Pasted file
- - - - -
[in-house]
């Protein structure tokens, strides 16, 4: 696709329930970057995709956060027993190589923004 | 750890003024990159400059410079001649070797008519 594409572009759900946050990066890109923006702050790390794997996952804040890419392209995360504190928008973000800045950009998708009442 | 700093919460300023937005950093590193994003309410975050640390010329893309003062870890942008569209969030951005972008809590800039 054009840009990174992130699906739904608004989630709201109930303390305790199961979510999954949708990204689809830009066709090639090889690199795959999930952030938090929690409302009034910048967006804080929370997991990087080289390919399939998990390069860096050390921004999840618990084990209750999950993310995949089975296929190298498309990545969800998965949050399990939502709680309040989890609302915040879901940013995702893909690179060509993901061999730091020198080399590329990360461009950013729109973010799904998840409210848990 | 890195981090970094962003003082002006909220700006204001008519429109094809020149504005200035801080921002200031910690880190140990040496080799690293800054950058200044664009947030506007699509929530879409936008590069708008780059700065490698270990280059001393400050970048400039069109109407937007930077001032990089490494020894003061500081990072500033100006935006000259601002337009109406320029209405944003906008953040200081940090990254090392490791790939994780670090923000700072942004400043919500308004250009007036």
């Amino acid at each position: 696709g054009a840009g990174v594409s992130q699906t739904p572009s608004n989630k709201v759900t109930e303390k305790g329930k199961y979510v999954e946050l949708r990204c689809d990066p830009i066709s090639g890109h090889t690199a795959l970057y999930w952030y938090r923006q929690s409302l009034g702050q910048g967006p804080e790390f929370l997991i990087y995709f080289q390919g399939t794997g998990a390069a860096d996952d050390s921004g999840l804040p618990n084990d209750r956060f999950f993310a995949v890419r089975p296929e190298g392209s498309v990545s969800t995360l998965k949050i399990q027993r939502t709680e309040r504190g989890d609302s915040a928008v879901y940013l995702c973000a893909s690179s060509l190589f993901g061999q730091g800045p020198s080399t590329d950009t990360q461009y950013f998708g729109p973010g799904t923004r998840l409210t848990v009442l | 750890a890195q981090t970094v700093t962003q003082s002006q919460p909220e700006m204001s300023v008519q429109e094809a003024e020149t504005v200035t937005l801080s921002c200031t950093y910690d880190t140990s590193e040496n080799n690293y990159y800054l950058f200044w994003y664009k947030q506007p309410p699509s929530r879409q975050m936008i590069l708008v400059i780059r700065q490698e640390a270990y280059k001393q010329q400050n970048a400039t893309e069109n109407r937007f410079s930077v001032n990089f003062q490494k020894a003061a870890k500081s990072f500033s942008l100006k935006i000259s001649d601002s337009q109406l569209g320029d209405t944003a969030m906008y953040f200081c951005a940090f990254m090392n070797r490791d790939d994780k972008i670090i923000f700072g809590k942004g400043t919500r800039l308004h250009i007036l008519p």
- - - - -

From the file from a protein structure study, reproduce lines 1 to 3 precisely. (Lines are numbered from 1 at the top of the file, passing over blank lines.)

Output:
[in-house]
């Protein structure tokens, strides 16, 4: 696709329930970057995709956060027993190589923004 | 750890003024990159400059410079001649070797008519 594409572009759900946050990066890109923006702050790390794997996952804040890419392209995360504190928008973000800045950009998708009442 | 700093919460300023937005950093590193994003309410975050640390010329893309003062870890942008569209969030951005972008809590800039 054009840009990174992130699906739904608004989630709201109930303390305790199961979510999954949708990204689809830009066709090639090889690199795959999930952030938090929690409302009034910048967006804080929370997991990087080289390919399939998990390069860096050390921004999840618990084990209750999950993310995949089975296929190298498309990545969800998965949050399990939502709680309040989890609302915040879901940013995702893909690179060509993901061999730091020198080399590329990360461009950013729109973010799904998840409210848990 | 890195981090970094962003003082002006909220700006204001008519429109094809020149504005200035801080921002200031910690880190140990040496080799690293800054950058200044664009947030506007699509929530879409936008590069708008780059700065490698270990280059001393400050970048400039069109109407937007930077001032990089490494020894003061500081990072500033100006935006000259601002337009109406320029209405944003906008953040200081940090990254090392490791790939994780670090923000700072942004400043919500308004250009007036």
């Amino acid at each position: 696709g054009a840009g990174v594409s992130q699906t739904p572009s608004n989630k709201v759900t109930e303390k305790g329930k199961y979510v999954e946050l949708r990204c689809d990066p830009i066709s090639g890109h090889t690199a795959l970057y999930w952030y938090r923006q929690s409302l009034g702050q910048g967006p804080e790390f929370l997991i990087y995709f080289q390919g399939t794997g998990a390069a860096d996952d050390s921004g999840l804040p618990n084990d209750r956060f999950f993310a995949v890419r089975p296929e190298g392209s498309v990545s969800t995360l998965k949050i399990q027993r939502t709680e309040r504190g989890d609302s915040a928008v879901y940013l995702c973000a893909s690179s060509l190589f993901g061999q730091g800045p020198s080399t590329d950009t990360q461009y950013f998708g729109p973010g799904t923004r998840l409210t848990v009442l | 750890a890195q981090t970094v700093t962003q003082s002006q919460p909220e700006m204001s300023v008519q429109e094809a003024e020149t504005v200035t937005l801080s921002c200031t950093y910690d880190t140990s590193e040496n080799n690293y990159y800054l950058f200044w994003y664009k947030q506007p309410p699509s929530r879409q975050m936008i590069l708008v400059i780059r700065q490698e640390a270990y280059k001393q010329q400050n970048a400039t893309e069109n109407r937007f410079s930077v001032n990089f003062q490494k020894a003061a870890k500081s990072f500033s942008l100006k935006i000259s001649d601002s337009q109406l569209g320029d209405t944003a969030m906008y953040f200081c951005a940090f990254m090392n070797r490791d790939d994780k972008i670090i923000f700072g809590k942004g400043t919500r800039l308004h250009i007036l008519p």